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A head start for school - 22/02/2011

A child on a beach arranging yellow starfish in a circle to look like stars on the EU flag © EU

Plans to give all pre-school children across the EU early access to quality education and child care.

Education and care for pre-schoolers varies considerably in quantity and quality across Europe. Responding to a call from EU governments for guidance and support, the commission is proposing some common measures on early childhood education and care.

EU countries will work closely together on:

  • providing access to quality pre-school education for all children - expected to be of particular benefit to poor, disabled and migrant children, and those from socially excluded groups, such as the Roma
  • integrating education alongside care
  • promoting the right balance of academic and social skills suitable for these age groups
  • making sure staff have appropriate qualifications, salaries and working conditions
  • developing common standards for monitoring progress

To foster co-operation the EU will help member countries make more effective use of available funding and research.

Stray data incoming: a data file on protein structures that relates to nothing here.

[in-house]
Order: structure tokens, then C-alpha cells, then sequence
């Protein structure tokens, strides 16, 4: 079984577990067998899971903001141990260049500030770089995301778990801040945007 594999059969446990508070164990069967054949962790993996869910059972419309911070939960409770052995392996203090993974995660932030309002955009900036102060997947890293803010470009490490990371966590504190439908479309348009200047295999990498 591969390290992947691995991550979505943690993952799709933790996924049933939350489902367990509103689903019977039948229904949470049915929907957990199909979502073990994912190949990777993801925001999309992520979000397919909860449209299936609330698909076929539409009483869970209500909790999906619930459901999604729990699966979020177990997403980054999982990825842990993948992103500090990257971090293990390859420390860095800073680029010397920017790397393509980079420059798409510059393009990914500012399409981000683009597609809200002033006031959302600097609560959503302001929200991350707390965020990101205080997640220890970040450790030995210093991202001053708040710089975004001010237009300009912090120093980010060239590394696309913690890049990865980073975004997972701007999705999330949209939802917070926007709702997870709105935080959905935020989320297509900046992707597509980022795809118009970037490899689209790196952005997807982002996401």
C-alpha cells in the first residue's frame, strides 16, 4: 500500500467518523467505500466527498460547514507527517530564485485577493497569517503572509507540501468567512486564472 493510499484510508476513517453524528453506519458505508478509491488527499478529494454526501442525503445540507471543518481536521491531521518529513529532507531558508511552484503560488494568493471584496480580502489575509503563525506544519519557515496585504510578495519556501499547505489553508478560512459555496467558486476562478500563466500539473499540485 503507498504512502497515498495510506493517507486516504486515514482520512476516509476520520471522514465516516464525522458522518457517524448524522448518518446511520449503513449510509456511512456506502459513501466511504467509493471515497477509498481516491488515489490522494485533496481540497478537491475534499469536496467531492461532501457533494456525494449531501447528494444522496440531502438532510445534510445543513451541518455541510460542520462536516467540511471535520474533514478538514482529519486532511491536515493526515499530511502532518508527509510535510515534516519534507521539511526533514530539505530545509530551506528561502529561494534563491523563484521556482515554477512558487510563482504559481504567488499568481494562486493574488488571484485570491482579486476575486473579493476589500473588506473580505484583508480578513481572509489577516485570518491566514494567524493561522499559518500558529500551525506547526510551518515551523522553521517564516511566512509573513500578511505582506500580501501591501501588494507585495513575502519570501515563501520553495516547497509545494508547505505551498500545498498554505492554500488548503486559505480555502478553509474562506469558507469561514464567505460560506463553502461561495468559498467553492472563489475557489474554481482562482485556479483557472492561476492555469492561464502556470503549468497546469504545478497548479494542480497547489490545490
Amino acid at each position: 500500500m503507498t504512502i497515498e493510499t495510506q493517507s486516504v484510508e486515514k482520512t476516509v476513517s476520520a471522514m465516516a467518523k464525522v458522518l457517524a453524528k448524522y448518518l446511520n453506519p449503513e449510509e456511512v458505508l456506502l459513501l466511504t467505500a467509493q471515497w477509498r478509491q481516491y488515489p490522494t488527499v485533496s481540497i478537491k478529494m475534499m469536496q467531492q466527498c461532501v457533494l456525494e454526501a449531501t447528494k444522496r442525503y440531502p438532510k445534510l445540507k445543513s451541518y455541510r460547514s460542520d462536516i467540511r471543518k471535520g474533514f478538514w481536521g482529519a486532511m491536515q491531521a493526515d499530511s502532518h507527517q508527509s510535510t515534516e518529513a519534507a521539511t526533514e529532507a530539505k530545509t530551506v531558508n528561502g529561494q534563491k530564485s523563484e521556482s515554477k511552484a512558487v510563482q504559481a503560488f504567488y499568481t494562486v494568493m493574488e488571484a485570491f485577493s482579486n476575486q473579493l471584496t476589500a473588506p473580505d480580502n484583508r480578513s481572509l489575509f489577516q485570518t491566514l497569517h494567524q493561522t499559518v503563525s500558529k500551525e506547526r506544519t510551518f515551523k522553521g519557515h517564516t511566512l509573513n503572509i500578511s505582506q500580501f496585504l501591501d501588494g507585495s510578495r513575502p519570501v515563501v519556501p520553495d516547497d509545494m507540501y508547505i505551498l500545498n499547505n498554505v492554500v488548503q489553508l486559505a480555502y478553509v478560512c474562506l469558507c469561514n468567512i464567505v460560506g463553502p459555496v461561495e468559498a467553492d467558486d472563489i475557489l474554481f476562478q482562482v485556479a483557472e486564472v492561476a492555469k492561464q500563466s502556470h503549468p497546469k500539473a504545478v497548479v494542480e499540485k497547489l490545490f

Up to now, the EU's focus in increasing the quantity of childcare has been to enable more parents, especially mothers, to join the job market.

The new approach directly targets the needs of pre-schoolers - generally children under five or six years-of-age. Studies show that investment in early education is crucial - it helps disadvantaged children, improves social integration and reduces early school leaving.

Providing quality early education to all children will also help the EU achieve its goals of reducing the number of children leaving school early to below 10% and lifting at least 20 million people out of the risk of poverty and social exclusion.

In 2009, the EU set a target: to provide education and care for at least 95% of children aged four and up during the period before compulsory education. The current EU average is 92.3% with a significant number of countries lagging far behind.

The EU's education ministers will discuss the proposals in May. Work on helping all countries achieve the target is likely to start in autumn 2011.

More on early childhood education and care

More on education in the EU

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